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    A Spitfire question. How many...

    Spitfires were serviceable at the end of WWII?

    I was recently asked this question and do not know the answer.

    Any ideas?

    Mark
    "...the story had been forensically examined and was deeply impressive. I knew that the whole story was a load of myth and baloney"

    #2
    Difficult to answer,

    Define servicable, I say that because a war goer is different to a peacetime contraint.
    During the War... ( Been dying to say that line) ( Falklands) the Army operated a captured Huey, at war end it was then unservicable and effectively grounded as the peace time requirements were different, no one wanted to know it as they could no longer use it, so the RAF Pilot who was flying it during the war took it out to a returning ship, landed on the deck and got them to bring it home as his war booty lol, when the ship docked he got a call at Odiham asking what he wanted doing with it, he called their bluff and asked for it to be delivered, the RN obligingly put it on a low loader and delivered it to him at Odiham, that was the first the RAF really became aware of it, when it turfed up at the main gate.

    Similarly, CH-47 BN was operated with lots of systems not working, door missing , heater U/S and various radio fit inop, no proper support etc, but such was the requirement, peace time constraints were out of the window and it flew like that, and trust me it was a bag of worms when it came back, it more or less had a major overhaul which bearing in mind it only had several hundred hours on it from new.

    BDR is another case, Battle Damage Repair by its nature is a quick fix, broom handles for control rods, wiring twisted back together, quick riveted on patch... post war it would be U/S pending propr repair and possibly even scrapped.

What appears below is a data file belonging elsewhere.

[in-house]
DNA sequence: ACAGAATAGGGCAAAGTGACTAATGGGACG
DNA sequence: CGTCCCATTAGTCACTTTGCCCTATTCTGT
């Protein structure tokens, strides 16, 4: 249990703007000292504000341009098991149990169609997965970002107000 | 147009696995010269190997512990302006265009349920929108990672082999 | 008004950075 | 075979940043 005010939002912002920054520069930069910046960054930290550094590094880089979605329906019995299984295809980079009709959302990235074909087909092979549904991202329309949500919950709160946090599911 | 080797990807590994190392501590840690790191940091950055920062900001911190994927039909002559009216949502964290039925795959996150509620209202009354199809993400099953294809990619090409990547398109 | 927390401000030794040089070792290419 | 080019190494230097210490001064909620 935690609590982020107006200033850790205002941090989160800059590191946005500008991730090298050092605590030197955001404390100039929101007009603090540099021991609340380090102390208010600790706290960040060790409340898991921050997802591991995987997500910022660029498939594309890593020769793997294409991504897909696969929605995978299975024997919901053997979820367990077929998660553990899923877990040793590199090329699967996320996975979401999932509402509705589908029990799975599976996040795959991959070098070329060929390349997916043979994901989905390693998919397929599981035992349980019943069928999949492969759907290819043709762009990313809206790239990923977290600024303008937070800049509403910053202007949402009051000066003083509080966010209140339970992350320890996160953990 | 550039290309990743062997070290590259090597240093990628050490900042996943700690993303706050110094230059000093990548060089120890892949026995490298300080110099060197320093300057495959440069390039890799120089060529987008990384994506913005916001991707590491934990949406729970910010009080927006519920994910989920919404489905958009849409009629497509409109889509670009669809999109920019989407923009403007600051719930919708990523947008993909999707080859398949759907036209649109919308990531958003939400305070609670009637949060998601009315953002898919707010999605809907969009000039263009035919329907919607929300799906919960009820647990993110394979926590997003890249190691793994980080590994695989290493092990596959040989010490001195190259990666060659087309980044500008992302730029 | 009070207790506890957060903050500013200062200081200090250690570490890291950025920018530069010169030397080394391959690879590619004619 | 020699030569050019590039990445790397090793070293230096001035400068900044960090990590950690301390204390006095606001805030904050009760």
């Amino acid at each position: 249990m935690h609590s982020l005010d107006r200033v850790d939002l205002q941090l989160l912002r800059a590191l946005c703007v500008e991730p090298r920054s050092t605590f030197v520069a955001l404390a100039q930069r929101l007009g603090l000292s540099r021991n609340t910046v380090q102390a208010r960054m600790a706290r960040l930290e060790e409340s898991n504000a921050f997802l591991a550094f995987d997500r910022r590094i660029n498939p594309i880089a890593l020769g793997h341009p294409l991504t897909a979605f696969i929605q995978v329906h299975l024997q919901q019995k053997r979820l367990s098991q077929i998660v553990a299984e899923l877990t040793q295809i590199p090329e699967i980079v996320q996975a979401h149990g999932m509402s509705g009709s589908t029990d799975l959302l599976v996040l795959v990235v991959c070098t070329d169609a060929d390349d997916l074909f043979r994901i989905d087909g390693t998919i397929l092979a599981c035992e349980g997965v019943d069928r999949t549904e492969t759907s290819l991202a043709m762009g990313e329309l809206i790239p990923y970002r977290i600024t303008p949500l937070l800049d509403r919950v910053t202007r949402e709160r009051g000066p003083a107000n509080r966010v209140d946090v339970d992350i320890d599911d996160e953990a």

Therefore at endex WW2 a lot of aircraft could simply be put U/S until sorted. I know the USA operated the likes of P-47's in the SAR role and they had the designation WW added in front of the serial number to indicate War Weary, Ie no longer fit for front line use, but still flyers.

    Hence it's a difficult question to answer, the figures may well show what they had on strength, but as such a lot may simply be scrappers and not servicable, the figures for the RAF I believe still show those aircraft used as training aircraft at Cosford as being on strength.


    That's probably the longest winded reply you will get, that means simply, I do not know

    ..
    Last edited by TonyT; 14th August 2017, 10:51.

    Comment


      #3
      Number of squadrons x 15 aircraft each, plus 10% at MU, who is going to argue that?!
      Martin

      Comment


        #4
        Basically on strength.

        Flying, Under repair, Under maintenance, In transit, In storage, Destined for sale/supply to Foreign Governments etc...but not ground instructional aircraft.

        Appreciating that many in these categories might never fly again with the cessation.

        Looking for a round number.

        Mark
        "...the story had been forensically examined and was deeply impressive. I knew that the whole story was a load of myth and baloney"

        Comment


          #5
          During my rummaging in the aircraft record cards back in the 80s at MOD London, I recall cards being marked with census dates.Never bothered to note those dates being there to identify crash site remains. So there must be census results on record .somewhere?

          Comment


            #6
            Couldn't you get an approx number by using "Aircraft of the many" by Michael Bowyer it contains the numbers from 1944 Survey

            Did the RAF do another survey at end of the war ?
            Weather - Fair with cloudy patches, clear by early evening.

            Comment


              #7
              The word 'Census' appears 6201 times in the movement cards.

              This would include the 1941, the 1945 and the 1947 census returns.

              The word Census will sometimes be repeated per aircraft apart from being in both the 1945 and 1947 census's.

              My geussitmate is between 1000 an 2000 in summer 1945.

              Mark
              "...the story had been forensically examined and was deeply impressive. I knew that the whole story was a load of myth and baloney"

              Comment


                #8
                As a side question would be interesting to know how many MK I,II,V and VI were still on the inventory at the end of the war? I wonder how many were put aside for museum purposes but never made it?

                Comment


                  #9